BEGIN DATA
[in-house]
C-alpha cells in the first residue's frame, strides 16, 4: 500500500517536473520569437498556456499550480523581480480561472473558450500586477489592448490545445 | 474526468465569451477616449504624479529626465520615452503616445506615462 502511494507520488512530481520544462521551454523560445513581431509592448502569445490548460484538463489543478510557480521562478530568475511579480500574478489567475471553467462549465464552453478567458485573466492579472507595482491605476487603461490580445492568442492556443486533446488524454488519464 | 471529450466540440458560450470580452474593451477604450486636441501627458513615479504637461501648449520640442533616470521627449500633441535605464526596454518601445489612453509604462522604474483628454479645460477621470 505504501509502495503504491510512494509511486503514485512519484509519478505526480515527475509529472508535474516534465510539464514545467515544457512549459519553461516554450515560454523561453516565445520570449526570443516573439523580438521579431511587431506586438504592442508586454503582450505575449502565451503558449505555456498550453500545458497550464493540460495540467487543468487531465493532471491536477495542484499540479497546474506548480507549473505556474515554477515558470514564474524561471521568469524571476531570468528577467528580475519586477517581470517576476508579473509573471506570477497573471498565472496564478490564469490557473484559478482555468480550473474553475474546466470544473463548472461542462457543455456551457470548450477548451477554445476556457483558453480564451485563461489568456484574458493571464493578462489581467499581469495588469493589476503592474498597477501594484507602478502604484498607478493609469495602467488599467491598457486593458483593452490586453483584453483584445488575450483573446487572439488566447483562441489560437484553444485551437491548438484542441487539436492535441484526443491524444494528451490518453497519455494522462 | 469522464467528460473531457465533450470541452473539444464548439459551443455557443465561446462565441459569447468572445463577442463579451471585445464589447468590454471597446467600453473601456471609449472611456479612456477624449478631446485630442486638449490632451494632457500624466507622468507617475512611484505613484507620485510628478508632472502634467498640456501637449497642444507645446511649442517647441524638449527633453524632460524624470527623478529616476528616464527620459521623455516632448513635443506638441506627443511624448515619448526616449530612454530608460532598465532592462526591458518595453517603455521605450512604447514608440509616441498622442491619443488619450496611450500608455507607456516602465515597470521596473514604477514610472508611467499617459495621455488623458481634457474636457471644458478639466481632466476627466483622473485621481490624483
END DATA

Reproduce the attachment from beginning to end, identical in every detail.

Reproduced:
[in-house]
C-alpha cells in the first residue's frame, strides 16, 4: 500500500517536473520569437498556456499550480523581480480561472473558450500586477489592448490545445 | 474526468465569451477616449504624479529626465520615452503616445506615462 502511494507520488512530481520544462521551454523560445513581431509592448502569445490548460484538463489543478510557480521562478530568475511579480500574478489567475471553467462549465464552453478567458485573466492579472507595482491605476487603461490580445492568442492556443486533446488524454488519464 | 471529450466540440458560450470580452474593451477604450486636441501627458513615479504637461501648449520640442533616470521627449500633441535605464526596454518601445489612453509604462522604474483628454479645460477621470 505504501509502495503504491510512494509511486503514485512519484509519478505526480515527475509529472508535474516534465510539464514545467515544457512549459519553461516554450515560454523561453516565445520570449526570443516573439523580438521579431511587431506586438504592442508586454503582450505575449502565451503558449505555456498550453500545458497550464493540460495540467487543468487531465493532471491536477495542484499540479497546474506548480507549473505556474515554477515558470514564474524561471521568469524571476531570468528577467528580475519586477517581470517576476508579473509573471506570477497573471498565472496564478490564469490557473484559478482555468480550473474553475474546466470544473463548472461542462457543455456551457470548450477548451477554445476556457483558453480564451485563461489568456484574458493571464493578462489581467499581469495588469493589476503592474498597477501594484507602478502604484498607478493609469495602467488599467491598457486593458483593452490586453483584453483584445488575450483573446487572439488566447483562441489560437484553444485551437491548438484542441487539436492535441484526443491524444494528451490518453497519455494522462 | 469522464467528460473531457465533450470541452473539444464548439459551443455557443465561446462565441459569447468572445463577442463579451471585445464589447468590454471597446467600453473601456471609449472611456479612456477624449478631446485630442486638449490632451494632457500624466507622468507617475512611484505613484507620485510628478508632472502634467498640456501637449497642444507645446511649442517647441524638449527633453524632460524624470527623478529616476528616464527620459521623455516632448513635443506638441506627443511624448515619448526616449530612454530608460532598465532592462526591458518595453517603455521605450512604447514608440509616441498622442491619443488619450496611450500608455507607456516602465515597470521596473514604477514610472508611467499617459495621455488623458481634457474636457471644458478639466481632466476627466483622473485621481490624483